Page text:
Rare California Condor Threatened by New Wind-Energy Project

For over 25 years, the California condor has been pulling itself back from the brink of extinction.  In 1987, the animal’s population was numbered at just 22 birds, but after an effective breeding program (in which all the known surviving animals were hauled to a sanctuary in order to ensure a sustainable amount of birds were bred) the California condor now numbers around 400, with at least half of these existing in the wild.  And now, as the condor begins to inhabit the areas of California’s Tehachapi region where it historically flourished, its progress is being threatened by newly proposed plans to construct another wind-energy project in the area—and environmental organizations are not happy about it.

Together the Center for Biological Diversity, Defenders of Wildlife and the Sierra Club have filed a suit against the United States Bureau of Land Management for what they believe to be a breach of duty.  Under the Endangered Species Act, federal agencies are required to “ensure that actions they authorize, fund, or carry out are not likely to jeopardize the continued existence of any listed species or result in the destruction or adverse modification of designated critical habitat of such species.”  And as environmental groups are quick to point out, the proposed 300-megawatt North Sky River project will adversely affect native bird populations including the vulnerable California condors and golden eagles.

For their proof, the environmental groups point to another nearby wind-energy site, the Pine Tree Wind Farm, that has a history tarnished with a high avian fatality rate. In a 2011statement concerning the Pine Tree Wind Farm, the U.S. Fish and Wildlife Service points out that the “first full year of fatality monitoring resulted in an estimated 1,595 fatalities per year… [making it] among the highest fatality rates being recorded in the nation.”  So how is it that another similar (and larger) project has been green-lighted in an area already under stress?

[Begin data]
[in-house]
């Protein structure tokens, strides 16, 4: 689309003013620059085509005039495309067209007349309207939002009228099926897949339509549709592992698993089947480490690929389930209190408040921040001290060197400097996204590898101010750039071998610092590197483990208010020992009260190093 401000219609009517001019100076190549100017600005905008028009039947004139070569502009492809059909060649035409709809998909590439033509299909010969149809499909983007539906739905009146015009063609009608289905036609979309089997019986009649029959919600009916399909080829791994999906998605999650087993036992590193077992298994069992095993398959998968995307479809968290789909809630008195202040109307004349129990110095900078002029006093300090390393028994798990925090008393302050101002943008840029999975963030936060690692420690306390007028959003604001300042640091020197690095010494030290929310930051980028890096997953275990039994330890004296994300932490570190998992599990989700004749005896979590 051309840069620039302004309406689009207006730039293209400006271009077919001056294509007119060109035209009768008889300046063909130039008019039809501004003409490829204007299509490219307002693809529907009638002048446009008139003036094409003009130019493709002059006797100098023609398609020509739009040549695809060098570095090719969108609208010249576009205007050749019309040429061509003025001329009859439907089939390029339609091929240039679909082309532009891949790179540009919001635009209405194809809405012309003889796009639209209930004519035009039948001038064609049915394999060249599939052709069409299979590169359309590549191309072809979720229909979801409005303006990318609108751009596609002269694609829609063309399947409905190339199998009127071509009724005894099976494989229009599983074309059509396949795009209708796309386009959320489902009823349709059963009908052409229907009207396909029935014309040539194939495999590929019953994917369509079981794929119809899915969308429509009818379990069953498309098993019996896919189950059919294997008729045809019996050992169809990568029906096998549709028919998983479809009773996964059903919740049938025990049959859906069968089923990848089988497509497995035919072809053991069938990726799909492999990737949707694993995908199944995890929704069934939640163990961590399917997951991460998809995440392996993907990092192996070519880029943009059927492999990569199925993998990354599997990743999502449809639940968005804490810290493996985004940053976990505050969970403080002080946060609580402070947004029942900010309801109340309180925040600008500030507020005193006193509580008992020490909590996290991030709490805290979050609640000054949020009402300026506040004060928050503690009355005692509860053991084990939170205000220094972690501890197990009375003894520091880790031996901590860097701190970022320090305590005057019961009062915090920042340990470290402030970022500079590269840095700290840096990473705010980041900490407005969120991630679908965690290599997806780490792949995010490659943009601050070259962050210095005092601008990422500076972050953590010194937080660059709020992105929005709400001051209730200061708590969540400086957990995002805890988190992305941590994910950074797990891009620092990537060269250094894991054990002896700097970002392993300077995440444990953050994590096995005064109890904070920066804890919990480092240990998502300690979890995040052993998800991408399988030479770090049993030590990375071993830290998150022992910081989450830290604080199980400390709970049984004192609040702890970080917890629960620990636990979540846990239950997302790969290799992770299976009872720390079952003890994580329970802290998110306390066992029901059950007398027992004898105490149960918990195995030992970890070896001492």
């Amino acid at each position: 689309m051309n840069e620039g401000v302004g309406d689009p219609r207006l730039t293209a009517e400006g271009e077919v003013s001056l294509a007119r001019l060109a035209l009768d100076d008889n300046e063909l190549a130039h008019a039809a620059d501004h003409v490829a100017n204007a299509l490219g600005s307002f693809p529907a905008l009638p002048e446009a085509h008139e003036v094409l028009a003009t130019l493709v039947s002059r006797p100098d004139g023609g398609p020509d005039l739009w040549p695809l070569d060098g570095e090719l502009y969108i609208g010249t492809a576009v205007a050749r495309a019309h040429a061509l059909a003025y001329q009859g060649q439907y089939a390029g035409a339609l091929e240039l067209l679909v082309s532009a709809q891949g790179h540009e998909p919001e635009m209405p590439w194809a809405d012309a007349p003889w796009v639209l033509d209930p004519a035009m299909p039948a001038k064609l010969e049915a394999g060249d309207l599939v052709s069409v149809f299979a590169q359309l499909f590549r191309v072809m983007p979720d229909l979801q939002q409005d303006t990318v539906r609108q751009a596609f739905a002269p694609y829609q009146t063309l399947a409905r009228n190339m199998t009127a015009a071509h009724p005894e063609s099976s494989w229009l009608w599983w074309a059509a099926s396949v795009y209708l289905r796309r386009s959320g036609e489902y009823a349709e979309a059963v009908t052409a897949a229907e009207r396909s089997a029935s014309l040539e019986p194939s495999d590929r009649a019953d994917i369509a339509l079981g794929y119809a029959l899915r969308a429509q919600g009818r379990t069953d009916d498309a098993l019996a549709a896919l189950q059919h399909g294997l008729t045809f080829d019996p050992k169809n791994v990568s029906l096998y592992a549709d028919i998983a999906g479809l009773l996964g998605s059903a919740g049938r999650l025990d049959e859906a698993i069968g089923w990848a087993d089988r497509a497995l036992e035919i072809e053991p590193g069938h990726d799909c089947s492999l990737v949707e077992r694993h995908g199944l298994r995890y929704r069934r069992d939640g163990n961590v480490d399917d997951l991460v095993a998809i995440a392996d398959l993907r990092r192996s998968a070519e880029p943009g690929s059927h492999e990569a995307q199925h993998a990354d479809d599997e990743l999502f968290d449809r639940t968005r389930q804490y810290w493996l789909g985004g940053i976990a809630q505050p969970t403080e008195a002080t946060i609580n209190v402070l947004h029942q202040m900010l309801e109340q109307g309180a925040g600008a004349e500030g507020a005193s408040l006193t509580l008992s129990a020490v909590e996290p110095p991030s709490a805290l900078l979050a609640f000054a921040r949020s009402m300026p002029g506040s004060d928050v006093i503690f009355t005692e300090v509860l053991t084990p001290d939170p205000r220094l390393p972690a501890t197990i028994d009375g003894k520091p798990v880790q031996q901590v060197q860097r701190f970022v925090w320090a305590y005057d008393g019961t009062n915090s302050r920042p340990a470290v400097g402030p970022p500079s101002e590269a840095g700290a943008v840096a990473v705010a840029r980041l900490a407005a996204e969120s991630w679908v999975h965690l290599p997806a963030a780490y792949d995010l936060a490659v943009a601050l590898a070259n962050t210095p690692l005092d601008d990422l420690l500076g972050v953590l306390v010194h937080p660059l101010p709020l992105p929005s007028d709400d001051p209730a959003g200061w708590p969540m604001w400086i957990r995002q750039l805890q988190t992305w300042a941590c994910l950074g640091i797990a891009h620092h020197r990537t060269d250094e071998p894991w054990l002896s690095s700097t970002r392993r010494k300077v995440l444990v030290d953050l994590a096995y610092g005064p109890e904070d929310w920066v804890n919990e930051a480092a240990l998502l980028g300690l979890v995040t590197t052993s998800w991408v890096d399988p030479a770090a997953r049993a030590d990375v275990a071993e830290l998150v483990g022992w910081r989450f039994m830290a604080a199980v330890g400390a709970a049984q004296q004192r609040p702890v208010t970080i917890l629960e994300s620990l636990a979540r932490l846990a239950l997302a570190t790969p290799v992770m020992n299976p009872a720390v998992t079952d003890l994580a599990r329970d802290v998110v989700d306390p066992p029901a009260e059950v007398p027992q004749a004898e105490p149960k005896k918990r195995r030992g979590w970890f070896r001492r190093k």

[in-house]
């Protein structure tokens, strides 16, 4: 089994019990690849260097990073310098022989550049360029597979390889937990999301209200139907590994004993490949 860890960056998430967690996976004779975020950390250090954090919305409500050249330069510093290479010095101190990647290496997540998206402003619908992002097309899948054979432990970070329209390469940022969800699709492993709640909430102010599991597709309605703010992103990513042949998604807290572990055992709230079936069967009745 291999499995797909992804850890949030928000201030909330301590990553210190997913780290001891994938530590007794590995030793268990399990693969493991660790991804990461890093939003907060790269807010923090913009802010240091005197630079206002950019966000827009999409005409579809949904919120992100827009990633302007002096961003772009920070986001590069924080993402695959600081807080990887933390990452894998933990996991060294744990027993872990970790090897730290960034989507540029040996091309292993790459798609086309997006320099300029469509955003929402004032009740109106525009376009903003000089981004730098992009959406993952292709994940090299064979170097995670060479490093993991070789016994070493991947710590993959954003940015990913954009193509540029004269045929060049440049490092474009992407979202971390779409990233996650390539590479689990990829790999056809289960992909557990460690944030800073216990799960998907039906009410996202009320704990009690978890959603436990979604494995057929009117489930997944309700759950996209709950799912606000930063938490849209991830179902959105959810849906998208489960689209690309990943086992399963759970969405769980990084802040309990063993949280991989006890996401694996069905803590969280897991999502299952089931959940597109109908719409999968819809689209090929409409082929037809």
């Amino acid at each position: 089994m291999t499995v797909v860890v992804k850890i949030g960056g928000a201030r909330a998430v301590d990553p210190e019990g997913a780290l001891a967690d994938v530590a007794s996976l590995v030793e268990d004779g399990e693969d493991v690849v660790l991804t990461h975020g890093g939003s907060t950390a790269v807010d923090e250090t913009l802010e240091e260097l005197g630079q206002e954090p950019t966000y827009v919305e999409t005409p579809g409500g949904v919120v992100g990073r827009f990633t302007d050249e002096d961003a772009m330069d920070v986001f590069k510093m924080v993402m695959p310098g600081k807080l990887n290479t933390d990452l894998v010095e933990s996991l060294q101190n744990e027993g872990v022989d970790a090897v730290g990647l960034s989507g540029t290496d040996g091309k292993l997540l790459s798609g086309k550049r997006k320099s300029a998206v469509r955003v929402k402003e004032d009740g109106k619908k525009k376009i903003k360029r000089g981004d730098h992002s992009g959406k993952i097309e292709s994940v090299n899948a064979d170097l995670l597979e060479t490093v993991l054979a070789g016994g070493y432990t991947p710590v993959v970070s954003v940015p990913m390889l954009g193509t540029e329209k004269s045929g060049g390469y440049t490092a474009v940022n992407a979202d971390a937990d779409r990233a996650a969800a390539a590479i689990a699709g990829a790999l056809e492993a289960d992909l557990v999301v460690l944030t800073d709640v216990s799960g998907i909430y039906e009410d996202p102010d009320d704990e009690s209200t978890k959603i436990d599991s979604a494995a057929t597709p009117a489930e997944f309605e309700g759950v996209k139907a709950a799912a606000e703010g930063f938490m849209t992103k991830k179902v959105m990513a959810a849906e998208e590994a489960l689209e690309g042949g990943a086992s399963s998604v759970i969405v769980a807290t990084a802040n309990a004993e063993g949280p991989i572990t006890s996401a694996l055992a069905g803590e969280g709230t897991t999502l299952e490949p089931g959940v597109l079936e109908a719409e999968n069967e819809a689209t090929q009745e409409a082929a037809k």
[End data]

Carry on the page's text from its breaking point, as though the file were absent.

The Center for Biological Diversity, Defenders of Wildlife and the Sierra Club contend that the BLM did not thoroughly investigate the possible repercussions that the North Sky River project will have on the area and its bird populations before granting NextEra, the company behind the operation, permission to proceed.  In the past, this trio of conservation groups has proved valuable in reaching a compromise between renewable-energy companies and the land they utilize, permitting approximately 2,600 megawatts of clean energy since 2010.  Yet despite this positive track record, NextEra has refused to work with the organizations in order to negotiate a plan that would accommodate for both the needs of the company and the needs of the native wildlife.

Kim Delfino, program director for the California division of Defenders of Wildlife, expresses the frustration felt by many over the BLM’s decision: “NextEra Energy and the Bureau of Land Management have thrown caution to the wind with the North Sky River project by ignoring the evidence of high rates of bird kills at the nearby Pine Tree wind energy project…NextEra had the opportunity to reconfigure the project to reduce the risk to endangered California condors and golden eagles.  We’ve been left with no alternative but to resort to legal action to prevent further harm to one of the rarest animals in the country.”

It is for this reason that the case has found its way into a United States District Court.  As the Defenders of Wildlife, the Sierra Club and the Center for Biological Diversity make their case in court, you can support their efforts by signing the petition here.

 

Photo Credit: apps1.eere.energy.gov/news/images/b-roll_tehachapi_wind_farm.jpg

0

Answers


Please signup or login to answer this question.

Sorry,At this time user registration is disabled. We will open registration soon!